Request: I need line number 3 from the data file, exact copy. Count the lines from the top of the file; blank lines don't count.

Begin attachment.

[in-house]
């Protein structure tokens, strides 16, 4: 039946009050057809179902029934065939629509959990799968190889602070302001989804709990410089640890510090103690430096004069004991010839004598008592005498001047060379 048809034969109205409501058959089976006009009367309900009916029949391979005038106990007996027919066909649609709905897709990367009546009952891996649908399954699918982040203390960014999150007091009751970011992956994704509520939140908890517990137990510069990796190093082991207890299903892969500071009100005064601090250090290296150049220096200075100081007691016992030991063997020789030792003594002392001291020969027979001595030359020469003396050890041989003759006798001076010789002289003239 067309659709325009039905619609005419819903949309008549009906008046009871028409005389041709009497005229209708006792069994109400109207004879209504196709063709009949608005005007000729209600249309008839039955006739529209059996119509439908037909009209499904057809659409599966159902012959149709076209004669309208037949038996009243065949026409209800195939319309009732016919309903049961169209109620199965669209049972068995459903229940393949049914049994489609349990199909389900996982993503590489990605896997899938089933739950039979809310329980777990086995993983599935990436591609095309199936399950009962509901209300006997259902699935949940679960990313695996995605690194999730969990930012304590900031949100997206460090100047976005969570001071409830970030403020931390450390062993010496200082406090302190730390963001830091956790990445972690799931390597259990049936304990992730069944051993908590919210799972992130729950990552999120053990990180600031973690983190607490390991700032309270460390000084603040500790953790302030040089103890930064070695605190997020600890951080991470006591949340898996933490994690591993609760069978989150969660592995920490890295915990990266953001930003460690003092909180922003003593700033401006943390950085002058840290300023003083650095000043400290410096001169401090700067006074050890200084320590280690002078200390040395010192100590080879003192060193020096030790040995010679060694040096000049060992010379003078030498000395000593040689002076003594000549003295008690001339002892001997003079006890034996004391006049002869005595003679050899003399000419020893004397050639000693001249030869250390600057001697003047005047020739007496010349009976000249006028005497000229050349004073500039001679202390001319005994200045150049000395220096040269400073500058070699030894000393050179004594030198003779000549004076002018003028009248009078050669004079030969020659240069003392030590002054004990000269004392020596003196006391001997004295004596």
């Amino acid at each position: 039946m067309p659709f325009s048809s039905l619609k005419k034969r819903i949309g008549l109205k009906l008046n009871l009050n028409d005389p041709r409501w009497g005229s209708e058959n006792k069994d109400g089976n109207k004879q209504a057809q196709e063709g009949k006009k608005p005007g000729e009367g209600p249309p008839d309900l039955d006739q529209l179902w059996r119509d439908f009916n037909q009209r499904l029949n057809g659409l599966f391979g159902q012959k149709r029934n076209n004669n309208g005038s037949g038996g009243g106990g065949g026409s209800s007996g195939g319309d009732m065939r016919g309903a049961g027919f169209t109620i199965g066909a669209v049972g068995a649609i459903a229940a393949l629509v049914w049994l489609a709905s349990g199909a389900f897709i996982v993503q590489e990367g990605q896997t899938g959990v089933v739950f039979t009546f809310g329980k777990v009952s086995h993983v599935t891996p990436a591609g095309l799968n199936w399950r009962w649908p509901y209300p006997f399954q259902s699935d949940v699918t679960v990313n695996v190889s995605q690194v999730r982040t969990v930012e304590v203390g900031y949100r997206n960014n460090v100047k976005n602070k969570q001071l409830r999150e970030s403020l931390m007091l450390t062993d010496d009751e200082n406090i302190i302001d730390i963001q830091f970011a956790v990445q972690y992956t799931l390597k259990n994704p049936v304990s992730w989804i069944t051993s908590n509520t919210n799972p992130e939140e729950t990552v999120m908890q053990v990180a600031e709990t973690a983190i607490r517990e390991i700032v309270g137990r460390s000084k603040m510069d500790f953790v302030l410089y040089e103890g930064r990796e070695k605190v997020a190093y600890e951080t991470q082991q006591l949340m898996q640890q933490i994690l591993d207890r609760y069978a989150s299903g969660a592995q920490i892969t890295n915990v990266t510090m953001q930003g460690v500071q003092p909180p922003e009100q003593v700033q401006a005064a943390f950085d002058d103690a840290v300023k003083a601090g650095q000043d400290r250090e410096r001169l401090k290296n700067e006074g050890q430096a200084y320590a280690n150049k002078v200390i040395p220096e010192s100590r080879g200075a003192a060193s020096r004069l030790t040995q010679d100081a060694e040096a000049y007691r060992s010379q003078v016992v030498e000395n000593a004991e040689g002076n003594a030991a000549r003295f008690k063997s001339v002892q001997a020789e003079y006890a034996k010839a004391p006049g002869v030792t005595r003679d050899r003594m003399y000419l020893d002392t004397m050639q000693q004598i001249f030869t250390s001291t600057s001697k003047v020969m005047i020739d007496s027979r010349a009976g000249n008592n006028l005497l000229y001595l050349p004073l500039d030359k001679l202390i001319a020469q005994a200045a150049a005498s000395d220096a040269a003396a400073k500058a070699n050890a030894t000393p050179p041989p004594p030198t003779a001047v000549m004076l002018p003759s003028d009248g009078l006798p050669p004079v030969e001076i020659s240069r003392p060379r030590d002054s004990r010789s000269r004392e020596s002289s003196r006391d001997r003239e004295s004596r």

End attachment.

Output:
């Amino acid at each position: 039946m067309p659709f325009s048809s039905l619609k005419k034969r819903i949309g008549l109205k009906l008046n009871l009050n028409d005389p041709r409501w009497g005229s209708e058959n006792k069994d109400g089976n109207k004879q209504a057809q196709e063709g009949k006009k608005p005007g000729e009367g209600p249309p008839d309900l039955d006739q529209l179902w059996r119509d439908f009916n037909q009209r499904l029949n057809g659409l599966f391979g159902q012959k149709r029934n076209n004669n309208g005038s037949g038996g009243g106990g065949g026409s209800s007996g195939g319309d009732m065939r016919g309903a049961g027919f169209t109620i199965g066909a669209v049972g068995a649609i459903a229940a393949l629509v049914w049994l489609a709905s349990g199909a389900f897709i996982v993503q590489e990367g990605q896997t899938g959990v089933v739950f039979t009546f809310g329980k777990v009952s086995h993983v599935t891996p990436a591609g095309l799968n199936w399950r009962w649908p509901y209300p006997f399954q259902s699935d949940v699918t679960v990313n695996v190889s995605q690194v999730r982040t969990v930012e304590v203390g900031y949100r997206n960014n460090v100047k976005n602070k969570q001071l409830r999150e970030s403020l931390m007091l450390t062993d010496d009751e200082n406090i302190i302001d730390i963001q830091f970011a956790v990445q972690y992956t799931l390597k259990n994704p049936v304990s992730w989804i069944t051993s908590n509520t919210n799972p992130e939140e729950t990552v999120m908890q053990v990180a600031e709990t973690a983190i607490r517990e390991i700032v309270g137990r460390s000084k603040m510069d500790f953790v302030l410089y040089e103890g930064r990796e070695k605190v997020a190093y600890e951080t991470q082991q006591l949340m898996q640890q933490i994690l591993d207890r609760y069978a989150s299903g969660a592995q920490i892969t890295n915990v990266t510090m953001q930003g460690v500071q003092p909180p922003e009100q003593v700033q401006a005064a943390f950085d002058d103690a840290v300023k003083a601090g650095q000043d400290r250090e410096r001169l401090k290296n700067e006074g050890q430096a200084y320590a280690n150049k002078v200390i040395p220096e010192s100590r080879g200075a003192a060193s020096r004069l030790t040995q010679d100081a060694e040096a000049y007691r060992s010379q003078v016992v030498e000395n000593a004991e040689g002076n003594a030991a000549r003295f008690k063997s001339v002892q001997a020789e003079y006890a034996k010839a004391p006049g002869v030792t005595r003679d050899r003594m003399y000419l020893d002392t004397m050639q000693q004598i001249f030869t250390s001291t600057s001697k003047v020969m005047i020739d007496s027979r010349a009976g000249n008592n006028l005497l000229y001595l050349p004073l500039d030359k001679l202390i001319a020469q005994a200045a150049a005498s000395d220096a040269a003396a400073k500058a070699n050890a030894t000393p050179p041989p004594p030198t003779a001047v000549m004076l002018p003759s003028d009248g009078l006798p050669p004079v030969e001076i020659s240069r003392p060379r030590d002054s004990r010789s000269r004392e020596s002289s003196r006391d001997r003239e004295s004596r």